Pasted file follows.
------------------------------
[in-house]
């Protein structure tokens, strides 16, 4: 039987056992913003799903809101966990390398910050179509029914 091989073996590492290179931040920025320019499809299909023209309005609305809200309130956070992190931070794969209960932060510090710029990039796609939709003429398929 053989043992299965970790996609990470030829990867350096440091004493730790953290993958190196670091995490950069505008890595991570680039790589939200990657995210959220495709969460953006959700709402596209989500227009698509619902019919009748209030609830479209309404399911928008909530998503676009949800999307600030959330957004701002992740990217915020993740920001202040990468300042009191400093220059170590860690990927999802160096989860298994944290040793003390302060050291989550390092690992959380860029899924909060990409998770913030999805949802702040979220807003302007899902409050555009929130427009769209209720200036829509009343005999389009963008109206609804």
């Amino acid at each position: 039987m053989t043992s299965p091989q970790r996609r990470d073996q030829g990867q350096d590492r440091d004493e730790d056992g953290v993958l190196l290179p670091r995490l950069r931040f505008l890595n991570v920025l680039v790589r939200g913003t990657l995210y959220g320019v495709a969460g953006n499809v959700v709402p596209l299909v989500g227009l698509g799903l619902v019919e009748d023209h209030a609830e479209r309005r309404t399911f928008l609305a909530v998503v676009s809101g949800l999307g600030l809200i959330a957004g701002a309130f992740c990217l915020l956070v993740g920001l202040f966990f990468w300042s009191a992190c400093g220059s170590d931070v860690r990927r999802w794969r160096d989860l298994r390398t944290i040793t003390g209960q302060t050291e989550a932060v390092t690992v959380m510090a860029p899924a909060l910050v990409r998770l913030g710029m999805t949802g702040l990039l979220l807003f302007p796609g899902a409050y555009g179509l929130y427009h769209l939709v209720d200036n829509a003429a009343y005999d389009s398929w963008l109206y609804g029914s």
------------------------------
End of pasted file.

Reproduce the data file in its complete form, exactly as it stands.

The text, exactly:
[in-house]
């Protein structure tokens, strides 16, 4: 039987056992913003799903809101966990390398910050179509029914 091989073996590492290179931040920025320019499809299909023209309005609305809200309130956070992190931070794969209960932060510090710029990039796609939709003429398929 053989043992299965970790996609990470030829990867350096440091004493730790953290993958190196670091995490950069505008890595991570680039790589939200990657995210959220495709969460953006959700709402596209989500227009698509619902019919009748209030609830479209309404399911928008909530998503676009949800999307600030959330957004701002992740990217915020993740920001202040990468300042009191400093220059170590860690990927999802160096989860298994944290040793003390302060050291989550390092690992959380860029899924909060990409998770913030999805949802702040979220807003302007899902409050555009929130427009769209209720200036829509009343005999389009963008109206609804």
């Amino acid at each position: 039987m053989t043992s299965p091989q970790r996609r990470d073996q030829g990867q350096d590492r440091d004493e730790d056992g953290v993958l190196l290179p670091r995490l950069r931040f505008l890595n991570v920025l680039v790589r939200g913003t990657l995210y959220g320019v495709a969460g953006n499809v959700v709402p596209l299909v989500g227009l698509g799903l619902v019919e009748d023209h209030a609830e479209r309005r309404t399911f928008l609305a909530v998503v676009s809101g949800l999307g600030l809200i959330a957004g701002a309130f992740c990217l915020l956070v993740g920001l202040f966990f990468w300042s009191a992190c400093g220059s170590d931070v860690r990927r999802w794969r160096d989860l298994r390398t944290i040793t003390g209960q302060t050291e989550a932060v390092t690992v959380m510090a860029p899924a909060l910050v990409r998770l913030g710029m999805t949802g702040l990039l979220l807003f302007p796609g899902a409050y555009g179509l929130y427009h769209l939709v209720d200036n829509a003429a009343y005999d389009s398929w963008l109206y609804g029914s």